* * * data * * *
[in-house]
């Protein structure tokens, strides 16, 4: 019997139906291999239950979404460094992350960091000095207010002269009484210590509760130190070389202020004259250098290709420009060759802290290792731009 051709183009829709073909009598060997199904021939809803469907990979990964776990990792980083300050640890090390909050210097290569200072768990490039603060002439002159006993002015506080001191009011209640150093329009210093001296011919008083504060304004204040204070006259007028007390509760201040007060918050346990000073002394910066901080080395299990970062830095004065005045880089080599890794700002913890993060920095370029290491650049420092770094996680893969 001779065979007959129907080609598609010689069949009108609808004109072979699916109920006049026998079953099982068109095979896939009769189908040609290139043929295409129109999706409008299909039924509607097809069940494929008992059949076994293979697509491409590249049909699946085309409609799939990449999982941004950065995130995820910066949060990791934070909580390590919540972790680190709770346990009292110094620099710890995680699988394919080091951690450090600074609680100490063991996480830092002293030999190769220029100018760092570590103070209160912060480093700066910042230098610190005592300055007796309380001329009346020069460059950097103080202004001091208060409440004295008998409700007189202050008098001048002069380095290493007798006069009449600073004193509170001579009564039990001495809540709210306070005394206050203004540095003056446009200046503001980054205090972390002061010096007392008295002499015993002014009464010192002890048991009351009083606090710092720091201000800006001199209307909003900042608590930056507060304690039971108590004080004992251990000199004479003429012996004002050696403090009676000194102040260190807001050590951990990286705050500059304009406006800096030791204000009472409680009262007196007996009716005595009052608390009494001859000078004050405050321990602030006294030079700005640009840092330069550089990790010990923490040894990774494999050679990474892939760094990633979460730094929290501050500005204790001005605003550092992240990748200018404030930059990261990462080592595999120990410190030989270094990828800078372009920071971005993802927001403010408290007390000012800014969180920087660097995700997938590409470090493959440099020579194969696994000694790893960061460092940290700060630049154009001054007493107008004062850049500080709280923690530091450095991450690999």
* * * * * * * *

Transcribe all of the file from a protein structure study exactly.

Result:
[in-house]
């Protein structure tokens, strides 16, 4: 019997139906291999239950979404460094992350960091000095207010002269009484210590509760130190070389202020004259250098290709420009060759802290290792731009 051709183009829709073909009598060997199904021939809803469907990979990964776990990792980083300050640890090390909050210097290569200072768990490039603060002439002159006993002015506080001191009011209640150093329009210093001296011919008083504060304004204040204070006259007028007390509760201040007060918050346990000073002394910066901080080395299990970062830095004065005045880089080599890794700002913890993060920095370029290491650049420092770094996680893969 001779065979007959129907080609598609010689069949009108609808004109072979699916109920006049026998079953099982068109095979896939009769189908040609290139043929295409129109999706409008299909039924509607097809069940494929008992059949076994293979697509491409590249049909699946085309409609799939990449999982941004950065995130995820910066949060990791934070909580390590919540972790680190709770346990009292110094620099710890995680699988394919080091951690450090600074609680100490063991996480830092002293030999190769220029100018760092570590103070209160912060480093700066910042230098610190005592300055007796309380001329009346020069460059950097103080202004001091208060409440004295008998409700007189202050008098001048002069380095290493007798006069009449600073004193509170001579009564039990001495809540709210306070005394206050203004540095003056446009200046503001980054205090972390002061010096007392008295002499015993002014009464010192002890048991009351009083606090710092720091201000800006001199209307909003900042608590930056507060304690039971108590004080004992251990000199004479003429012996004002050696403090009676000194102040260190807001050590951990990286705050500059304009406006800096030791204000009472409680009262007196007996009716005595009052608390009494001859000078004050405050321990602030006294030079700005640009840092330069550089990790010990923490040894990774494999050679990474892939760094990633979460730094929290501050500005204790001005605003550092992240990748200018404030930059990261990462080592595999120990410190030989270094990828800078372009920071971005993802927001403010408290007390000012800014969180920087660097995700997938590409470090493959440099020579194969696994000694790893960061460092940290700060630049154009001054007493107008004062850049500080709280923690530091450095991450690999």